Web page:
The inflammation is one way in which cortisol resistance can cause fatigue. In addition, the lack of cortisol activity in the central nervous system can also contribute to fatigue [9].

2) Depression

Depression is also strongly associated with glucocorticoid resistance in the brain, possibly due because depression and glucocorticoid resistance are both caused by chronic stress [11].

3) Can Contribute to Metabolic Issues

A scientific review concluded that the dysregulation of glucocorticoid receptor activity can contribute to insulin resistance. This occurs because excessive glucocorticoid receptor activity can increase blood sugar while reducing the suppression of liver glucose production [12].

Glucocorticoid receptor signaling helps form fat cells in human tissues and can also cause systemic dyslipidemia (abnormally elevated levels of cholesterol or fats in the blood) [13, 12].

The activity of the glucocorticoid receptor in the muscles is positively correlated with metabolic syndrome (a group of conditions that increase the risk of heart disease, stroke, and diabetes) [1].

Glucocorticoid hypersensitivity is associated with insulin resistance and high blood pressure, which are potentially serious health concerns by themselves in addition to being risk factors for type 2 diabetes [14]. Mutations in the NR3C1 gene impair glucocorticoid receptor action and alter tissue sensitivity to glucocorticoids and are strong risk factors for these issues [7].

4) May Cause Infertility and PCOS

Women with familial glucocorticoid resistance frequently experience acne, facial hair, menstrual irregularities, problems with ovulation, and infertility [9].

Many women with polycystic ovarian syndrome (PCOS) also have cortisol resistance [15].

Glucocorticoid resistance can also cause infertility in men [9].

5) Immune Responses

Cortisol is an anti-inflammatory hormone that can deactivate immune responses. Stress can induce immune cells, like macrophages, to become resistant to cortisol [16].

Chronic stress can weaken the immune system and make you more susceptible to a cold. In addition, people who develop colds amidst stress have worse symptoms because their immune cells are resistant to inhibition by cortisol [17].

Symptoms of Excess Activation

6) Altered Signalling Can Promote Some Types of Cancer

Glucocorticoid receptors play a role in increasing cell survival and genes that stop programmed cell death in breast cancer patients. A high glucocorticoid receptor production is associated with a poor prognosis in breast cancer patients [18].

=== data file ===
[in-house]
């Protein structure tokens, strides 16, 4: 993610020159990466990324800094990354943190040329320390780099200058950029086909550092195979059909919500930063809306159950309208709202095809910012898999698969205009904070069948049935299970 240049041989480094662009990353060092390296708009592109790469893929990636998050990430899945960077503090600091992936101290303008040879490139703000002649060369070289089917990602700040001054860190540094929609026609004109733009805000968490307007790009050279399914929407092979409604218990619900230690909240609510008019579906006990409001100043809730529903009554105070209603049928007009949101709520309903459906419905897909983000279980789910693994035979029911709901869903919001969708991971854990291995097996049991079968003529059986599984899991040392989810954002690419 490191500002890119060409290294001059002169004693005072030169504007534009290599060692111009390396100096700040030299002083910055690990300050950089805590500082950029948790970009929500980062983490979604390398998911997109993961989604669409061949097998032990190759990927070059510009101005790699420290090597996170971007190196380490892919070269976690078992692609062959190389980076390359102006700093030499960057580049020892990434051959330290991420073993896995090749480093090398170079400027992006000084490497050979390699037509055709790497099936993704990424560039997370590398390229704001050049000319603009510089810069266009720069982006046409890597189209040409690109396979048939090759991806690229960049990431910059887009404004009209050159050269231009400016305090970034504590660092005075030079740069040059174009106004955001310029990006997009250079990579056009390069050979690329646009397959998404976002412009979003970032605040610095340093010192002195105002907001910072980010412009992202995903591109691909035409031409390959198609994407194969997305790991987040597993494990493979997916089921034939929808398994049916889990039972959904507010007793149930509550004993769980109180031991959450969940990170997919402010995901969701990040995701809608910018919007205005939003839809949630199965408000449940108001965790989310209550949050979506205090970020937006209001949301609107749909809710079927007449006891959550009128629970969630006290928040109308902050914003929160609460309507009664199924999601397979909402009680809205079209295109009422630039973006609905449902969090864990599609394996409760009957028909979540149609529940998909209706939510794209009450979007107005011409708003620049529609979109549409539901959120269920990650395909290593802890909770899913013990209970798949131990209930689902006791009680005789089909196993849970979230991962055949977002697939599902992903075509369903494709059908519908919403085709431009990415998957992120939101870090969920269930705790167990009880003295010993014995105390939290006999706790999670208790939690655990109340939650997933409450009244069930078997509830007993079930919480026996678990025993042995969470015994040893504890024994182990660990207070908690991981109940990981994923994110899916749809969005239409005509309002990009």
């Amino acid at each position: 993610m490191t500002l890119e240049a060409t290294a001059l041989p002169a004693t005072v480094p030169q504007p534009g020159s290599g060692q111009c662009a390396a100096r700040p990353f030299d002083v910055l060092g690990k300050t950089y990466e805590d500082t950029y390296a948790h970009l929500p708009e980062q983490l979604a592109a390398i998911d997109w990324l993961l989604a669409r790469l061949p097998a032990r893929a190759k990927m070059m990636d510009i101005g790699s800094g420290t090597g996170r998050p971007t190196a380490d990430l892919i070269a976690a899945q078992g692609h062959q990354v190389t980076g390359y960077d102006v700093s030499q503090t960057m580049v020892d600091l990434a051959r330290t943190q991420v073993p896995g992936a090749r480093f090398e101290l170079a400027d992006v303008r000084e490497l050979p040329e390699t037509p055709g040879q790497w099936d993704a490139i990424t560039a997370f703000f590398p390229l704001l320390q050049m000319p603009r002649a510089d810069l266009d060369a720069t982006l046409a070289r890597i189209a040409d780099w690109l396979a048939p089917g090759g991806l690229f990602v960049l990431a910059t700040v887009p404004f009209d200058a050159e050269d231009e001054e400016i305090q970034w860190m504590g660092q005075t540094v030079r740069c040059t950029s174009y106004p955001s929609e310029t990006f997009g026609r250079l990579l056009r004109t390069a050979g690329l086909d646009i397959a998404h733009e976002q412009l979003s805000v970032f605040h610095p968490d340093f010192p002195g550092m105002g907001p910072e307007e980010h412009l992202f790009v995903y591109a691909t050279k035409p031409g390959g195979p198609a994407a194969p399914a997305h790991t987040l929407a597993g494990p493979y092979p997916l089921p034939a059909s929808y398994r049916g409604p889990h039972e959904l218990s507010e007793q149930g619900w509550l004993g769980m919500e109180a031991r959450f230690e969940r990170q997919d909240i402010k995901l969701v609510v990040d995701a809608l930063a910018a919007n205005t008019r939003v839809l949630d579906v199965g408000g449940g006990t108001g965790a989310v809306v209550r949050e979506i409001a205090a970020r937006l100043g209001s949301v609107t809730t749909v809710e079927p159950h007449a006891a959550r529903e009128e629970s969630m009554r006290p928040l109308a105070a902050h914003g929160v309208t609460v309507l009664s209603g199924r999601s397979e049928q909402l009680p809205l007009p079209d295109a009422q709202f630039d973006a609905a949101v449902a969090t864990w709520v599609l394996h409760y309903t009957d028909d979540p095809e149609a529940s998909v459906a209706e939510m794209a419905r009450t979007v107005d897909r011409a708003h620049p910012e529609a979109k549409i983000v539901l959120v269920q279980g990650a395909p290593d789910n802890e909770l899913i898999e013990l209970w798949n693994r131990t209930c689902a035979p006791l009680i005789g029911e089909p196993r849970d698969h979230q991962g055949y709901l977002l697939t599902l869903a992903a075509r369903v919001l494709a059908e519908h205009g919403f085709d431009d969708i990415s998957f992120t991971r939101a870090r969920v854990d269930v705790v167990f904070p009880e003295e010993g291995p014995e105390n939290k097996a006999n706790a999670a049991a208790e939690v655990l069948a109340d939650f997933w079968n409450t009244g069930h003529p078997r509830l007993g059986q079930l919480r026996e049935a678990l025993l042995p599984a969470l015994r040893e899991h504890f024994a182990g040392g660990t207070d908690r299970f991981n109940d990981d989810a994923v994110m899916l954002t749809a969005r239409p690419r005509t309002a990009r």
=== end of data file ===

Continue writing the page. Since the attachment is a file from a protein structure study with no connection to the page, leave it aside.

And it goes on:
Glucocorticoid receptor activation can prevent tumor growth in prostate cancer cell cultures. However, glucocorticoid receptor signaling can also increase cancer cell growth [18].

Glucocorticoid and androgen receptors share several transcriptional targets. Androgen receptor (AR) signaling can increase tumor formation in prostate cancer. AR-targeted therapy is used to help treat prostate cancer by blocking the androgen receptor function [18].

When androgen receptors are inhibited in cell culture, glucocorticoid receptors’ expression increases [18].

The increase in glucocorticoid receptors then increases the expression of the shared target genes. These shared target genes include AR-regulated pro-cell survival genes, which increase tumor cell survival [18].

7) High Activity Weakens Bones and Muscles

Animal studies indicate that high glucocorticoid receptor activity promotes bone loss and osteoporosis [1].

Researchers also concluded that glucocorticoid receptor signaling may cause muscle wasting in animal studies [1]. This indicates that high glucocorticoid receptor signaling could be a risk factor for muscle wasting.

8) May Contribute to Alcohol Dependence

In alcohol-dependent rats, glucocorticoid receptor signaling in the central amygdala contributes to compulsive drinking. After exposure to alcohol, the rats’ glucocorticoid receptor activity increased and lead to HPA dysfunction [19].

Mifepristone is a drug that blocks glucocorticoid receptor activity. In alcohol-dependent patients, treatment with Mifepristone reduced alcohol-cued craving and drinking. These results indicate that glucocorticoid receptor activity plays a role in alcoholism [19].


The stress hormones are mostly discussed for their negative effects. However, healthy glucocorticoid receptor function and signaling can reduce inflammation, improve mood, and increase energy levels. Some of the main benefits of healthy receptor activation are discussed below.

1) Reduces Inflammation

Glucocorticoids can reduce inflammation through their interactions with the glucocorticoid receptor.

When activated, the glucocorticoids receptor can increase proteins that limit inflammation [20]. This activation can also increase the beneficial antioxidant enzyme, superoxide dismutase [21].

Activation of the glucocorticoid receptors can also trigger a decrease in the production of inflammatory factors [20]. Glucocorticoid receptors reduce inflammation by limiting the activity of the inflammatory proteins AP-1 and NF-κB [22, 20].